On February 6, 2018, the Central government’s department of personnel and training (DoPT) raised objections regarding Kapu reservation. In its letter to the Ministry of Home Affairs (MHA), the DoPT said that the government of AP has not brought out any facts or grounds to prove that its reservation proposal, which is in violation of the orders of the Supreme Court, merits an exception. They also requested the MHA to withhold the plea for Presidential assent in this case.

“Reservations for the Kapus is not possible. The Supreme Court in more than one judgement has time and again said that the total reservations should not exceed 50%. In fact, the SC did not yield in the cases of both Gujarat (Patidars) and Haryana (Jats), so how can it yield in the case of AP?” asks senior political analyst Prof. K Nageshwar.

This is both bad and good news for the TDP. Bad because Padmanabham, is already blaming the CM of lacking any will and playing with their sentiments. In an open letter written to the CM on February 13, Padmanabham set March 31 as the deadline, before he would resume his protest. And good because the TDP can conveniently push the blame onto the Centre. 

“Chandrababu being the shrewd politician that he is, will be waiting for the elections results in the states of Karnataka and Rajasthan, before he completely decides to ‘distrust’ the BJP. Until then such ‘friendship’ drama will continue. Similarly, Padmanabham I think would be waiting until then to get some clarity on where each party stands, vis-a-viv special status and such. Therefore, Padmanabham would be trusting the TDP just as the TDP is trusting the BJP now,” says Mahesh.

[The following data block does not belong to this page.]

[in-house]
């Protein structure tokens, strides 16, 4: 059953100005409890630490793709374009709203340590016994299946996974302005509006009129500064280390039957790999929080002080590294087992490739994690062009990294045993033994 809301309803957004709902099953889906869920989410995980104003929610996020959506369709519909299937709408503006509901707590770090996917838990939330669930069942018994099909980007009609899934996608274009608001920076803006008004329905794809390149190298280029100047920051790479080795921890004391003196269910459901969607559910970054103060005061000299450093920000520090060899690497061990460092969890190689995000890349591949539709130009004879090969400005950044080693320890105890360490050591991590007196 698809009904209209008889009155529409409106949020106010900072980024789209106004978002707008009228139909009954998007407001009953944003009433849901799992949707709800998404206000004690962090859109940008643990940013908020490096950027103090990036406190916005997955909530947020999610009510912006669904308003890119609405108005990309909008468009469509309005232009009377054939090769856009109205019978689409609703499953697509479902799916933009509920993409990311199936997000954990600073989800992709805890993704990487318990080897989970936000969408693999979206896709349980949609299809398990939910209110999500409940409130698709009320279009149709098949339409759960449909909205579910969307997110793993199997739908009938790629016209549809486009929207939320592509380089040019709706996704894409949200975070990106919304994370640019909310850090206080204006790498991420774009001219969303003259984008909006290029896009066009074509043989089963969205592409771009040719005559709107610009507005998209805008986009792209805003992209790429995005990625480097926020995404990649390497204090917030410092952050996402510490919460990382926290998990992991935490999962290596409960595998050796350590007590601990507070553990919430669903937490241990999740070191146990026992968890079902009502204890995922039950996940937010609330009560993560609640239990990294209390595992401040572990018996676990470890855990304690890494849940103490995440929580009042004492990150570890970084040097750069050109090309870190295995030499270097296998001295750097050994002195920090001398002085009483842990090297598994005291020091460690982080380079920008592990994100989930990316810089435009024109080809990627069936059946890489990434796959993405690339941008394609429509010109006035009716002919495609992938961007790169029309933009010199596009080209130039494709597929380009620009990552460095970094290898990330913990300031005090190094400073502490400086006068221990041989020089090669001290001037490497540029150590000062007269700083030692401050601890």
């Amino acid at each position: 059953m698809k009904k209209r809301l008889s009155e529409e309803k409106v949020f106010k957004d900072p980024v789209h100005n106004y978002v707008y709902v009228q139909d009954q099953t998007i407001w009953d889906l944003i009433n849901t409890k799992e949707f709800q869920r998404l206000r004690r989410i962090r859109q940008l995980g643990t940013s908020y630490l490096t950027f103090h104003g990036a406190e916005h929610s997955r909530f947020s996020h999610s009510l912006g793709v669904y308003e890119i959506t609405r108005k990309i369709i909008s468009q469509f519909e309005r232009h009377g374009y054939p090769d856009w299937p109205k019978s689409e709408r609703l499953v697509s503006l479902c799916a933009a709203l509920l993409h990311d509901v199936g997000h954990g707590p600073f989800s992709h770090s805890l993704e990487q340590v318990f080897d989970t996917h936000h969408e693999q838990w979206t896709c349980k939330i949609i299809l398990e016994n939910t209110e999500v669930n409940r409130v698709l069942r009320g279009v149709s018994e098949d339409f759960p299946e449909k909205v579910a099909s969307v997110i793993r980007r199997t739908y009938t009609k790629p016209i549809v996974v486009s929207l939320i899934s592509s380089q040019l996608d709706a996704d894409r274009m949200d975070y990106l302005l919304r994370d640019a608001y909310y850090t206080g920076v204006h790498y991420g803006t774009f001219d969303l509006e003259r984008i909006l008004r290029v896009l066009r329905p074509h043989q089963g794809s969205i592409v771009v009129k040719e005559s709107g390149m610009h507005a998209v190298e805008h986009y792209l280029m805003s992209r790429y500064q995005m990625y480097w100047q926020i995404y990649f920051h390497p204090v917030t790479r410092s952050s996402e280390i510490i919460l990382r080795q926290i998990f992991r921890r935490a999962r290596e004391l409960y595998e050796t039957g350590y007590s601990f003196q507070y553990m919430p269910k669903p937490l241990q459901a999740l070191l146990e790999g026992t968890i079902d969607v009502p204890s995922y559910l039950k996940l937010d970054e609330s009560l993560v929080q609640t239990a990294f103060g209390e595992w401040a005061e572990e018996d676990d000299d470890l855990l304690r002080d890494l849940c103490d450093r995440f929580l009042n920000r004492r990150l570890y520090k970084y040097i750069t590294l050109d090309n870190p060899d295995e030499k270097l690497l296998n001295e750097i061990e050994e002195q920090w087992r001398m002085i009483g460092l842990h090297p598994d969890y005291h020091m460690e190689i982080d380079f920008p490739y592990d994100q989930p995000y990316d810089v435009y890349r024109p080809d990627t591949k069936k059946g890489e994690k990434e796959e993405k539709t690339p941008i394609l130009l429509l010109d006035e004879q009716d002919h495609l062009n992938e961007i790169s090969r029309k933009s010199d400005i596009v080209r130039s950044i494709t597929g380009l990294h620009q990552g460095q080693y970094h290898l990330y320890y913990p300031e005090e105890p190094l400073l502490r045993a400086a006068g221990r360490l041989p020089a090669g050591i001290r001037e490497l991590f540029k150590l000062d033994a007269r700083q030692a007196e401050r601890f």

In terms of options, Padmanabham cannot easily go with the YSRCP since it would also involve the Centre. Therefore, he can go into discussions with the INC, hoping they would win at the Centre in 2019. But that seems unlikely as of now. Moreover, the alleged role that Pawan Kalyan is playing in terms of softening the blows against the TDP should force Padmanabham to trust the TDP again. 

“Pawan Kalyan wields a certain influence. He can poll a minimum of 2000-5000 votes in every constituency, especially in the new votes in the age range of 18-25 years. This vote bank includes both Kapu and Dalit youth who are hardcore fans of the star. This might look like a small number but has the potential to split the votes in favour of the TDP. If you look at the 2014 elections, in almost 39 constituencies YSRCP lost by an average of 2000 votes. Such is the disruptive impact that Pawan Kalyan can have”, adds Mahesh further. 

In fact, in his latest open letter to the CM, Padmanabham professed love for Pawan Kalyan by questioning Naidu’s tactics of using Pawan Kalyan as pawn in the fight between the TDP and the BJP. This lends a clue to Padmanabham’s understanding of the hand in glove role that Pawan Kalyan is alleged to be playing for the benefit of the TDP. 

Despite the allegation, Pawan Kalyan has made it clear that he would not side with a corrupt leader like Jagan. So, if Padmanabham does find himself in opposition to the TDP and Pawan Kalyan, who clearly has the potential to split the Kapu votes, he and the Kapu community would find themselves in a much weaker state than in 2014. 

Therefore, it seems highly unlikely that Padmanabham would go with the YSRCP which would only increase the chances of the TDP winning if they can play the heads-I-win and tails-you-lose game against the BJP in the coming months leading up to the elections. 

 

Disclaimer: The views expressed here are the personal opinions of the author.